texasmonthly.com: Did you personally know Lance Armstrong before you did this interview?

Evan Smith: I’d met him a few times and liked him as far as it went, but I didn’t know him well. After our story in July 2001, which he most definitely did not like, we didn’t have much occasion to talk.

texasmonthly.com: How do you go about lining up an interview with Armstrong? Since he’s so well known, were you able to contact him directly or are there many layers to the process?

ES: He has a really good agent, Bill Stapleton, who I know professionally as well as personally—he’s a friend. He and I had talked on and off for the past three years about getting our relationship with Lance back on track. Eventually we were able to do it, but it wasn’t easy. We certainly wouldn’t have been able to get the story without Bill’s assistance.

texasmonthly.com: Where did the interview take place? What was the environment like?

ES: With not a whole lot of notice, I was instructed to fly to Los Angeles and meet Lance at Sheryl Crow’s house. Let’s just say that, judging by her eleven-acre spread, all she wants to do is have some fun.

texasmonthly.com: How did you prepare the questions? Do you write them out beforehand or just wing it?

ES: I never write out questions. I read a lot, think about the topics I want to touch on, rough out in my mind the first and last questions I’m going to ask, and ad-lib the rest. It makes for a more spontaneous read because it is spontaneous.

texasmonthly.com: What’s the secret to a great interview? How do you get people to open up to you when you’ve (presumably) just met them?

ES: Listen instead of waiting to talk: That’s the advice I give journalism students who come into an interview with a list of questions and ask them in succession without hearing the answers. Any good interview is more a conversation than an interrogation. Your subject should be engaged, not quizzed.

texasmonthly.com: Was Armstrong what you were expecting him to be? Why or why not?

ES: I was expecting him to be a bit reserved in view of how he felt about the last story. He wasn’t, so in that sense he was different than I thought he’d be. On the other hand, he was focused and feisty, which squares with everything I’ve heard.

texasmonthly.com: Do you feel like Armstrong was open about the questions you asked him? Why do you think he was or wasn’t?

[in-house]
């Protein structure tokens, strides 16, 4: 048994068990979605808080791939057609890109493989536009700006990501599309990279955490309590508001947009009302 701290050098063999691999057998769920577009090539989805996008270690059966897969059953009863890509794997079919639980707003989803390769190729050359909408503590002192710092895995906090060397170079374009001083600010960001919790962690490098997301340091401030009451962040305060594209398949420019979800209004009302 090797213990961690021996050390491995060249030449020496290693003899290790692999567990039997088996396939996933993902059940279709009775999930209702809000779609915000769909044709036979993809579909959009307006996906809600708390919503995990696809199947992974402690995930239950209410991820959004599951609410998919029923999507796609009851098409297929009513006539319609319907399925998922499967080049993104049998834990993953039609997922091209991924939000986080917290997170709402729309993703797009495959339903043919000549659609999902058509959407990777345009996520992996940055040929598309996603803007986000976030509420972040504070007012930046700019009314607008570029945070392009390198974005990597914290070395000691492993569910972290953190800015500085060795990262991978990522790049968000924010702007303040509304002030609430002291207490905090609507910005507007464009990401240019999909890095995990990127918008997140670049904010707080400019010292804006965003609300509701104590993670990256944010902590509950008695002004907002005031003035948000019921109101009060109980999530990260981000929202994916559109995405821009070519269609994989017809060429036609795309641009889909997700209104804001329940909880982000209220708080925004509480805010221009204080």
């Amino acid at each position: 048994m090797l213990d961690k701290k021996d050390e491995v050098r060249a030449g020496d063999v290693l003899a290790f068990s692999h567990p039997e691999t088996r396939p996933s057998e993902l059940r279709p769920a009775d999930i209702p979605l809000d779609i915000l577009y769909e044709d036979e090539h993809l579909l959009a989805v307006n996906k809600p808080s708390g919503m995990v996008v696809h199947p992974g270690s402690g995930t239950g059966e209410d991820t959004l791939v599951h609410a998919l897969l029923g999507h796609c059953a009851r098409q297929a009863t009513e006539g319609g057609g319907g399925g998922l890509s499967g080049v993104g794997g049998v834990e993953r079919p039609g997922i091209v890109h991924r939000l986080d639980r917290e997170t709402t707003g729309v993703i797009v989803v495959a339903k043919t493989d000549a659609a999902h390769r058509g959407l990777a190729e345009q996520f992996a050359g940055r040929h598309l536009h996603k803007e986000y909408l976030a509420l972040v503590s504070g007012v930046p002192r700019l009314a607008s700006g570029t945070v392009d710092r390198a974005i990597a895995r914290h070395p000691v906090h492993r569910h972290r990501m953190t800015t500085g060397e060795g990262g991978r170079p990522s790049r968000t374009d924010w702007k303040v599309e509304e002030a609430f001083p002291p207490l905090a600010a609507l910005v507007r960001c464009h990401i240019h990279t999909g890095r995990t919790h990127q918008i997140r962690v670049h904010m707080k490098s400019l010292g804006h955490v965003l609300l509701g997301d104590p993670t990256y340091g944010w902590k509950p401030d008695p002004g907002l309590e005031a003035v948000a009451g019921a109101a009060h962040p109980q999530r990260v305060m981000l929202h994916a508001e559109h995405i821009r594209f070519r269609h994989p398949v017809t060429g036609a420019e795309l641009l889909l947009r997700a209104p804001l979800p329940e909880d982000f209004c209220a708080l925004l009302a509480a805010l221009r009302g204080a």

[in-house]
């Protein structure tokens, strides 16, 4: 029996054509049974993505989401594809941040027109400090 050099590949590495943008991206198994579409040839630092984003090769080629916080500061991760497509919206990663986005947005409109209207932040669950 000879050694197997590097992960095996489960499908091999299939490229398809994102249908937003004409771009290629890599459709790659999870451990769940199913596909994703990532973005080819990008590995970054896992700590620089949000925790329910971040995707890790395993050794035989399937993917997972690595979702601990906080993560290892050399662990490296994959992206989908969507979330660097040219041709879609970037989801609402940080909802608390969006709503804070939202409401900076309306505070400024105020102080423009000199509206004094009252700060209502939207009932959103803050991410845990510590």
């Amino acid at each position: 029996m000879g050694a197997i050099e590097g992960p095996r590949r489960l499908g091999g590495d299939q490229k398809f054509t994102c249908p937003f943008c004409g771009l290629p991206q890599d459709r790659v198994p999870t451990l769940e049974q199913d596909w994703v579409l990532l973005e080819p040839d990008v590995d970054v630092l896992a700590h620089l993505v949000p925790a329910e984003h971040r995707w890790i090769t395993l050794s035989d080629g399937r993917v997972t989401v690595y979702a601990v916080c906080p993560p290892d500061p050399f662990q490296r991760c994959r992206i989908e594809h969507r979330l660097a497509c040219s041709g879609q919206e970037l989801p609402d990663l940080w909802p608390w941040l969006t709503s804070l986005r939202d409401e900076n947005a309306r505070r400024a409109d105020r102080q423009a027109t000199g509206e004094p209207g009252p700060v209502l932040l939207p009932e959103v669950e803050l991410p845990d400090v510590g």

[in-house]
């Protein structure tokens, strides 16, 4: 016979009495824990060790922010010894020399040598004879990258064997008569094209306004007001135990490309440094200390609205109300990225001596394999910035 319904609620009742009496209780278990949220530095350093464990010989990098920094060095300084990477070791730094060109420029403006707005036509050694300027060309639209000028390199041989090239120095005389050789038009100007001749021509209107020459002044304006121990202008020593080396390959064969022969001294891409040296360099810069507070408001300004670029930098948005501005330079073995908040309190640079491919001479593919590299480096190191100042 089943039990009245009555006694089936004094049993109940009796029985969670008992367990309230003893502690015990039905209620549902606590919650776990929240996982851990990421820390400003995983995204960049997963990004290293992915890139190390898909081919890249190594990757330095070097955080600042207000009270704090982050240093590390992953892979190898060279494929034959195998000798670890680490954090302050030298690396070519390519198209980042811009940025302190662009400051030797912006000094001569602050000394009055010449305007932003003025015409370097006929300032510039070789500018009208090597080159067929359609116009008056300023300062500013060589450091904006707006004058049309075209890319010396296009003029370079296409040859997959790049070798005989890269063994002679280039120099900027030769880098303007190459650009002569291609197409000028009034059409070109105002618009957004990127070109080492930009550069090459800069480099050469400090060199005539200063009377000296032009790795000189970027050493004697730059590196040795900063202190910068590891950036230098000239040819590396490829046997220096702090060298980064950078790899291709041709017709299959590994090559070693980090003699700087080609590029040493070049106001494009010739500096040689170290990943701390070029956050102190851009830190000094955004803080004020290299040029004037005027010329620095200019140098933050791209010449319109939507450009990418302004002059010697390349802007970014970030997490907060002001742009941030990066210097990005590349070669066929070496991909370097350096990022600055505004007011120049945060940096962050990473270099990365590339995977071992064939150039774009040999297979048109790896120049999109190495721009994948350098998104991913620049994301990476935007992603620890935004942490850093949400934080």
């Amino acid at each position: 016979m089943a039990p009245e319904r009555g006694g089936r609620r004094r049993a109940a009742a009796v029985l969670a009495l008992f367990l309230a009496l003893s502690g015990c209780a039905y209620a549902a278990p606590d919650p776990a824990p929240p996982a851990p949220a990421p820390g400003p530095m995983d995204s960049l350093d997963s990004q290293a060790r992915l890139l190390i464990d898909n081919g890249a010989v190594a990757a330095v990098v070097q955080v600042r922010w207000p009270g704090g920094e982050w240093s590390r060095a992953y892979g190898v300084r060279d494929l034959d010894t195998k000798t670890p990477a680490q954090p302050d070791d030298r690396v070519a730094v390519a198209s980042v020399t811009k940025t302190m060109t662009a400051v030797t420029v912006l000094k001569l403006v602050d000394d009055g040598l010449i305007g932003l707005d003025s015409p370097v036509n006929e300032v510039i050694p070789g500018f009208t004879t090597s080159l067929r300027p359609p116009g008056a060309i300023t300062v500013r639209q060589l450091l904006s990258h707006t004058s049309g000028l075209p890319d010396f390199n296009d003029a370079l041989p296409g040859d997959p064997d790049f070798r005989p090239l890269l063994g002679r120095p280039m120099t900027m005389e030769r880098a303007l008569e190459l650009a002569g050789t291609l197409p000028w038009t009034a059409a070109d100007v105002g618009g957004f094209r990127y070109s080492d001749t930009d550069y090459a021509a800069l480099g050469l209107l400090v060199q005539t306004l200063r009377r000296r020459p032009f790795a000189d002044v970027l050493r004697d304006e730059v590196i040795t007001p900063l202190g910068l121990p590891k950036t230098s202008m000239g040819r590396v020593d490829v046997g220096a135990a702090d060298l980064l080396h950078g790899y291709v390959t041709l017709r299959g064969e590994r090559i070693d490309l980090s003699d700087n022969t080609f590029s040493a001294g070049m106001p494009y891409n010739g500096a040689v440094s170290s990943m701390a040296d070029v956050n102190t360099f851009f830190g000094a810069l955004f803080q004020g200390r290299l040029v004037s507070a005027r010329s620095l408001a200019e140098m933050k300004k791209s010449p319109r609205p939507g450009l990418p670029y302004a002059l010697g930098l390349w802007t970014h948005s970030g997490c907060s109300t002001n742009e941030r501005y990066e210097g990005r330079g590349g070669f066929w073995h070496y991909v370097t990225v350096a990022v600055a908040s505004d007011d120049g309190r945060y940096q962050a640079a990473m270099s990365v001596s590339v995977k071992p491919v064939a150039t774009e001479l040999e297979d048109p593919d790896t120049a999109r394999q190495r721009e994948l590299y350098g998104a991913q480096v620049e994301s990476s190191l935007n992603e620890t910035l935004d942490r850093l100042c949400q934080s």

ES: To his credit, he didn’t flinch. Not once did he say, “I don’t want to answer that.” And his answers were quite a bit more candid than I had the right to expect. In both those respects, he’s a great interview.

texasmonthly.com: Since we weren’t physically present at your interview, what’s one thing about Armstrong that we might have missed on the print interview?

ES: His stubble—Lance is the kind of guy you always imagine clean-shaven (or I do, anyway). And the fact that for the last 45 minutes of the interview, he was bottomless on a massage table. Under a towel, of course.

texasmonthly.com: What was the best moment of the interview? Why?

ES: There was no one best moment. It was all fun, and it was all interesting. You like to think you know everything about the person you’re talking to before you walk in the room, and sometimes you do. But sometimes you don’t. I learned a lot about Lance I didn’t know.

texasmonthly.com: Armstrong said he’s been doing some hard training for the Tour. Did he look ready to take on his competitors?

ES: Yep. I wouldn’t want to race him to the refrigerator.

texasmonthly.com: During the interview, Armstrong talked about how the media has changed. He talked about the National Enquirer switching from “three-headed aliens to Brad and Jen” because “[t]hat’s what people want to see.” We apparently want all the juicy gossip on celebrity romances—so how are Lance and Sheryl doing? No plans on getting engaged in the future?

ES: None that he let on. On the other hand, he didn’t sound like a guy with the car running, romantically speaking.

texasmonthly.com: At the end of the interview, there was some mention of Armstrong running for office and him not wanting to state his political affiliation. Why did he not want to state what party he belonged to? And were you able to get it off the record?

ES: Sorry, off the record means off the record. I’ll say this, though: The guy’s a natural-born leader—and a competitor. If he does decide to run, watch out.

texasmonthly.com: Did you get to ask all the questions you were curious about in the interview?

ES: Every one. I got all the time I needed.